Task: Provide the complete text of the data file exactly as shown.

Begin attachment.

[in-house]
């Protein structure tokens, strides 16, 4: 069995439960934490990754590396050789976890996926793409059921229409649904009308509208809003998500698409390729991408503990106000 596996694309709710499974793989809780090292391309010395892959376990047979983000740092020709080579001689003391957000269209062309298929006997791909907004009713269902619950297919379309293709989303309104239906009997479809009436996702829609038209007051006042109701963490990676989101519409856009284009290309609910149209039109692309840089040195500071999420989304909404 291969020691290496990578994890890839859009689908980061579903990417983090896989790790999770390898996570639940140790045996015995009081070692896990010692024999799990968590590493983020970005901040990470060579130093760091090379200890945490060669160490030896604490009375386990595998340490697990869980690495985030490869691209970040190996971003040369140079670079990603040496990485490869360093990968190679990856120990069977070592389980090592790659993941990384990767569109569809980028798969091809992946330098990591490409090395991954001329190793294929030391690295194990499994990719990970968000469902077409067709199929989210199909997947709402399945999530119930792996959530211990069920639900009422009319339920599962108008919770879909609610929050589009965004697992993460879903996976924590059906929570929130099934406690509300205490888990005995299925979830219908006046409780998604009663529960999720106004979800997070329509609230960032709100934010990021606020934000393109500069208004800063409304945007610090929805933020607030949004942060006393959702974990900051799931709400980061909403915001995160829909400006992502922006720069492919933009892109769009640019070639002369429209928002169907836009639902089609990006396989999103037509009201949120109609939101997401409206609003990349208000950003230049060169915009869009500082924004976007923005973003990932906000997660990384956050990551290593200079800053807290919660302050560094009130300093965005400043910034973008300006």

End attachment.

[in-house]
């Protein structure tokens, strides 16, 4: 069995439960934490990754590396050789976890996926793409059921229409649904009308509208809003998500698409390729991408503990106000 596996694309709710499974793989809780090292391309010395892959376990047979983000740092020709080579001689003391957000269209062309298929006997791909907004009713269902619950297919379309293709989303309104239906009997479809009436996702829609038209007051006042109701963490990676989101519409856009284009290309609910149209039109692309840089040195500071999420989304909404 291969020691290496990578994890890839859009689908980061579903990417983090896989790790999770390898996570639940140790045996015995009081070692896990010692024999799990968590590493983020970005901040990470060579130093760091090379200890945490060669160490030896604490009375386990595998340490697990869980690495985030490869691209970040190996971003040369140079670079990603040496990485490869360093990968190679990856120990069977070592389980090592790659993941990384990767569109569809980028798969091809992946330098990591490409090395991954001329190793294929030391690295194990499994990719990970968000469902077409067709199929989210199909997947709402399945999530119930792996959530211990069920639900009422009319339920599962108008919770879909609610929050589009965004697992993460879903996976924590059906929570929130099934406690509300205490888990005995299925979830219908006046409780998604009663529960999720106004979800997070329509609230960032709100934010990021606020934000393109500069208004800063409304945007610090929805933020607030949004942060006393959702974990900051799931709400980061909403915001995160829909400006992502922006720069492919933009892109769009640019070639002369429209928002169907836009639902089609990006396989999103037509009201949120109609939101997401409206609003990349208000950003230049060169915009869009500082924004976007923005973003990932906000997660990384956050990551290593200079800053807290919660302050560094009130300093965005400043910034973008300006």